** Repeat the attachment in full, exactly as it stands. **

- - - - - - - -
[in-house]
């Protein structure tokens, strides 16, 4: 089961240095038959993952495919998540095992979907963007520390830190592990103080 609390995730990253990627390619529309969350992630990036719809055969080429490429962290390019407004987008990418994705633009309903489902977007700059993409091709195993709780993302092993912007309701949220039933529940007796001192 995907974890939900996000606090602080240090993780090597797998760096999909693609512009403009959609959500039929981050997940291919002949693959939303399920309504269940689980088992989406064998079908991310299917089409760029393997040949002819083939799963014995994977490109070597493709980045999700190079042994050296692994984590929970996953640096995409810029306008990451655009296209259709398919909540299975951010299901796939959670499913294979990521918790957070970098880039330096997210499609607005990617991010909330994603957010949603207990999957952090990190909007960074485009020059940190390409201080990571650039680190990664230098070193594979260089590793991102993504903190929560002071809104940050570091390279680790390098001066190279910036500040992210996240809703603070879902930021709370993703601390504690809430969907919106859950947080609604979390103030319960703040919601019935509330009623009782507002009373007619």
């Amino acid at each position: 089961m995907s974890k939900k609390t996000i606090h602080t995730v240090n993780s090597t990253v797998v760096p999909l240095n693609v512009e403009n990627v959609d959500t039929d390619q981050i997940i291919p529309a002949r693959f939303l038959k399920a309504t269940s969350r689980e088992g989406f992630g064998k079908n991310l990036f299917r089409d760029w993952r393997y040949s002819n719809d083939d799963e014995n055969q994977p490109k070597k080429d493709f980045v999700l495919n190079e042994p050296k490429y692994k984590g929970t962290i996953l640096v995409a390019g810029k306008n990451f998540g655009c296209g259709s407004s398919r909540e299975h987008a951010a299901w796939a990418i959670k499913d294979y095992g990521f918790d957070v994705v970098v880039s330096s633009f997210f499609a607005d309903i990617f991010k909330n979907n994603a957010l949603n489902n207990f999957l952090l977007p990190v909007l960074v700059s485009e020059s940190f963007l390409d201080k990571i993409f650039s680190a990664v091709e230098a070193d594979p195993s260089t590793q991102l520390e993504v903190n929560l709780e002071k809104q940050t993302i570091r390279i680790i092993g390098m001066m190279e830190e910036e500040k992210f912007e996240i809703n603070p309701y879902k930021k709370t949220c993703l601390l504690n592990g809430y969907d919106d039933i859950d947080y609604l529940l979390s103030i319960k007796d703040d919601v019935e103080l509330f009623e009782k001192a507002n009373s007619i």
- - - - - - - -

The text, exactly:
[in-house]
């Protein structure tokens, strides 16, 4: 089961240095038959993952495919998540095992979907963007520390830190592990103080 609390995730990253990627390619529309969350992630990036719809055969080429490429962290390019407004987008990418994705633009309903489902977007700059993409091709195993709780993302092993912007309701949220039933529940007796001192 995907974890939900996000606090602080240090993780090597797998760096999909693609512009403009959609959500039929981050997940291919002949693959939303399920309504269940689980088992989406064998079908991310299917089409760029393997040949002819083939799963014995994977490109070597493709980045999700190079042994050296692994984590929970996953640096995409810029306008990451655009296209259709398919909540299975951010299901796939959670499913294979990521918790957070970098880039330096997210499609607005990617991010909330994603957010949603207990999957952090990190909007960074485009020059940190390409201080990571650039680190990664230098070193594979260089590793991102993504903190929560002071809104940050570091390279680790390098001066190279910036500040992210996240809703603070879902930021709370993703601390504690809430969907919106859950947080609604979390103030319960703040919601019935509330009623009782507002009373007619």
């Amino acid at each position: 089961m995907s974890k939900k609390t996000i606090h602080t995730v240090n993780s090597t990253v797998v760096p999909l240095n693609v512009e403009n990627v959609d959500t039929d390619q981050i997940i291919p529309a002949r693959f939303l038959k399920a309504t269940s969350r689980e088992g989406f992630g064998k079908n991310l990036f299917r089409d760029w993952r393997y040949s002819n719809d083939d799963e014995n055969q994977p490109k070597k080429d493709f980045v999700l495919n190079e042994p050296k490429y692994k984590g929970t962290i996953l640096v995409a390019g810029k306008n990451f998540g655009c296209g259709s407004s398919r909540e299975h987008a951010a299901w796939a990418i959670k499913d294979y095992g990521f918790d957070v994705v970098v880039s330096s633009f997210f499609a607005d309903i990617f991010k909330n979907n994603a957010l949603n489902n207990f999957l952090l977007p990190v909007l960074v700059s485009e020059s940190f963007l390409d201080k990571i993409f650039s680190a990664v091709e230098a070193d594979p195993s260089t590793q991102l520390e993504v903190n929560l709780e002071k809104q940050t993302i570091r390279i680790i092993g390098m001066m190279e830190e910036e500040k992210f912007e996240i809703n603070p309701y879902k930021k709370t949220c993703l601390l504690n592990g809430y969907d919106d039933i859950d947080y609604l529940l979390s103030i319960k007796d703040d919601v019935e103080l509330f009623e009782k001192a507002n009373s007619i």